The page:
The unpersoning of Kanye West

The unpersoning of Kanye West

His anti-Semitic statements are deeply troubling. So is the campaign to censor them.

Fraser Myers

Fraser Myers
Deputy editor

Topics Culture Free Speech Identity Politics Politics USA

Kanye West shows no signs of stopping. For the past four weeks, the American rapper has been relentlessly ranting about the Jews. West, or Ye as he now likes to be called, has denounced the ‘Jewish media’ who supposedly ‘screwed’ him. He has taken aim at the Jewish record execs who he claims ‘control’ the music industry. And he has even threatened to go ‘death con 3 On JEWISH PEOPLE’ (sic). The other night, a video of West went viral, in which he blames a ‘Jewish doctor’ for supposedly misdiagnosing him with bipolar disorder – a deliberate attempt, he suggests, to have him killed.

West’s racist rants are paranoid and unhinged. The sheer relentlessness of his outbursts, along with his well-documented struggles with mental illness, suggests he is not fully ‘there’ at the moment. But that is no excuse for what he has been saying. He clearly knows that what he is saying is racist. Two weeks ago, he even bragged in a podcast interview – albeit prematurely – that he could ‘literally say anti-Semitic shit’ and get away with it. What’s more, however odious his rants may be, they do reveal a semi-coherent worldview – and one that has not emerged from nowhere.

Ye’s descent into crankery began at the beginning of October. During Paris Fashion Week, he appeared alongside right-wing influencer Candace Owens. Both wore t-shirts bearing the slogan ‘White Lives Matter’. It was a provocative stunt. And the predictable condemnations flooded in thick and fast. The media and the celebrity set slammed West, accusing him of spreading far-right tropes. Diddy, the rapper and record executive, criticised the slogan both in private with him and publicly on his Instagram. West’s response was to accuse Diddy of being controlled by Jews.

From then on, as if a dam had burst, the anti-Semitic comments poured forth relentlessly. A few days later, Ye posted his ‘death con’ tweet. He used every medium at his disposal, from social media to podcasts to TV interviews, to restate his paranoid suspicions about Jewish people.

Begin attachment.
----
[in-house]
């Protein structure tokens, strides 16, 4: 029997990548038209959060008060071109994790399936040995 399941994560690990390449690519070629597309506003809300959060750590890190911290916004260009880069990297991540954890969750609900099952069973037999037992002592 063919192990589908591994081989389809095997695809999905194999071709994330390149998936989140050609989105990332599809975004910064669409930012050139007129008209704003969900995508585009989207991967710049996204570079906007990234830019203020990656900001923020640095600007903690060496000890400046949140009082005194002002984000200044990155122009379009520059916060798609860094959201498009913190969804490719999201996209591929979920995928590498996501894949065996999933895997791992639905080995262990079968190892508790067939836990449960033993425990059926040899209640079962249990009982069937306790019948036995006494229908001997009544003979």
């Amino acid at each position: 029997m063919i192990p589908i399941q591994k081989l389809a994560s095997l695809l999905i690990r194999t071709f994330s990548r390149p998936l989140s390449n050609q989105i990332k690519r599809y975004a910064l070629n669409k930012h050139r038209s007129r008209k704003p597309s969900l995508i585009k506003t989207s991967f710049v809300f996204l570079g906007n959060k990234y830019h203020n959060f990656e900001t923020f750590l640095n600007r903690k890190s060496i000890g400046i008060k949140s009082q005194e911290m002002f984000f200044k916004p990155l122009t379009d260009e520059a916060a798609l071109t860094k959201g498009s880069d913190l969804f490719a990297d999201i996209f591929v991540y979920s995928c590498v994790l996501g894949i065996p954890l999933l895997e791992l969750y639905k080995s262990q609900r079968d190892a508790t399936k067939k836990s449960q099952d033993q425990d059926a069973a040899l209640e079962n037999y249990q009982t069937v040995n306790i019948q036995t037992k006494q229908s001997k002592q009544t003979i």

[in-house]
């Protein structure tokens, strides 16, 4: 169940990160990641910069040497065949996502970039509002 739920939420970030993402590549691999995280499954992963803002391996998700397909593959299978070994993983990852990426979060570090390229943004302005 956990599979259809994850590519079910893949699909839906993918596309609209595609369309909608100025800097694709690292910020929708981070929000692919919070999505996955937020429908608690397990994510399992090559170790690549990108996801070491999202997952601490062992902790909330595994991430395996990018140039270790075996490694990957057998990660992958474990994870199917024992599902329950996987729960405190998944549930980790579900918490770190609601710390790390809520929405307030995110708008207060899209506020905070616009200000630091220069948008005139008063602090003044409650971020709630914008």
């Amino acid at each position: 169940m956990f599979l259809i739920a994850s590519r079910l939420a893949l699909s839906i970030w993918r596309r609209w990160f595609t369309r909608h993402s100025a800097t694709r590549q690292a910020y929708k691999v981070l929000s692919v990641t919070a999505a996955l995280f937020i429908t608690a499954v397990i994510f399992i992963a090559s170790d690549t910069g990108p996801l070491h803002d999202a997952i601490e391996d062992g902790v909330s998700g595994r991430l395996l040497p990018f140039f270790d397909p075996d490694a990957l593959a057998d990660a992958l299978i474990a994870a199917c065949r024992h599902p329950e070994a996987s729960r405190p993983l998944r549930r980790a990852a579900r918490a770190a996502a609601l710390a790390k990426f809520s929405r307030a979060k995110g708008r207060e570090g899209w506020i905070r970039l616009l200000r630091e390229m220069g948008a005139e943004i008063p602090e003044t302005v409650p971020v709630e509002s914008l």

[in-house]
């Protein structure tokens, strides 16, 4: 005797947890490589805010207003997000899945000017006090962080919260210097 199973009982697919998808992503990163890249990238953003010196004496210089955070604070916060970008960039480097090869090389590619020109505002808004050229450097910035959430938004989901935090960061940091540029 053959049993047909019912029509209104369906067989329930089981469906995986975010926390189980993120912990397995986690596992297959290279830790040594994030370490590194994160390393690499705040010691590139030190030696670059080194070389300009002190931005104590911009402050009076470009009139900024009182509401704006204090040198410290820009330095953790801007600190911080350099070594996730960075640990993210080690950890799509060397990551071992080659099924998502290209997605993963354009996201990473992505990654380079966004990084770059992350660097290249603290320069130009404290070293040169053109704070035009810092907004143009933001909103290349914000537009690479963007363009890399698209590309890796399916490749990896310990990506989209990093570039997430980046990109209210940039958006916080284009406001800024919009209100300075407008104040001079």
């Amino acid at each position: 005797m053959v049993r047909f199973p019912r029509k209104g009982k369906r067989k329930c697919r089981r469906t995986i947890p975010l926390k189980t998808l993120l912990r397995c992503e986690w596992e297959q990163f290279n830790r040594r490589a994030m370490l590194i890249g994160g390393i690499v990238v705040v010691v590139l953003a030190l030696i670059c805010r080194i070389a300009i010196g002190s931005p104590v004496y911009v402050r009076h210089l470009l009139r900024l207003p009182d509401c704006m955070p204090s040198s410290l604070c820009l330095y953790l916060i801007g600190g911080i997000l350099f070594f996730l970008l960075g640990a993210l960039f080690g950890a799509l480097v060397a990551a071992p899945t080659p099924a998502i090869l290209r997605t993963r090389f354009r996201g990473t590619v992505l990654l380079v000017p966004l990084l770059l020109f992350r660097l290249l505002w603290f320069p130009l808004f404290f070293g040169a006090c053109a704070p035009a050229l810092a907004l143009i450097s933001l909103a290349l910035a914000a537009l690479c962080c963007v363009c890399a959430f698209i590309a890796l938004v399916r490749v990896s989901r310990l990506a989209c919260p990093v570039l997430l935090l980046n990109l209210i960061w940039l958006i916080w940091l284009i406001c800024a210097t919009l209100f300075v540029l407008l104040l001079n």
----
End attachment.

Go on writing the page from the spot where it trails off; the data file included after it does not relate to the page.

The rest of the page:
So where is West drawing his views from? The White Lives Matter stunt has led many to accuse West of employing white-supremacist and neo-Nazi tropes. His past support for Donald Trump has also led to accusations that he is in league with the far right.

In truth, many of West’s ideas can be traced to the output of black extremist groups. He seems to combine older conspiratorial claims about Jewish people running the world with ideas pushed by both the Nation of Islam (NOI) and the Black Hebrew Israelite (BHI) movement. West has a long association with the NOI’s leader, Louis Farrakhan, who holds Jewish people responsible for slavery and claims they run the government and the entertainment industry. Farrakhan has even defended West’s recent outbursts. Meanwhile, one of West’s more outlandish justifications for his remarks – that ‘black people are Jews also’ – has echoes of the BHI creed that black people are the true descendants of the Biblical Israelites. In other words, West is drawing on a well-established ecosystem of anti-Semitic beliefs – he is not ranting in a vacuum.

This Farrakhan-inspired view that black people are targets of Jewish control may also explain why Ye continually raises the spectre of anti-black racism to deflect from the racism of his own comments. In interviews, whenever he is accused of anti-Jewish racism, his go-to response is to point to the pain suffered by black people – from both slavery and modern racism. When Piers Morgan asked West to apologise on his TalkTV show, he retorted: ‘God forbid… one comment could cause people to feel any of the pain that my people have been through for years.’ He described his anti-Semitic remarks as ‘fighting fire with fire’. On Lex Fridman’s podcast last week, West said he recently declined a tour of LA’s Holocaust Museum: ‘Let’s visit our Holocaust Museum: Planned Parenthood.’ The Holocaust of the Jews, in West’s view, is nothing compared to the abortion of black babies in the modern-day US.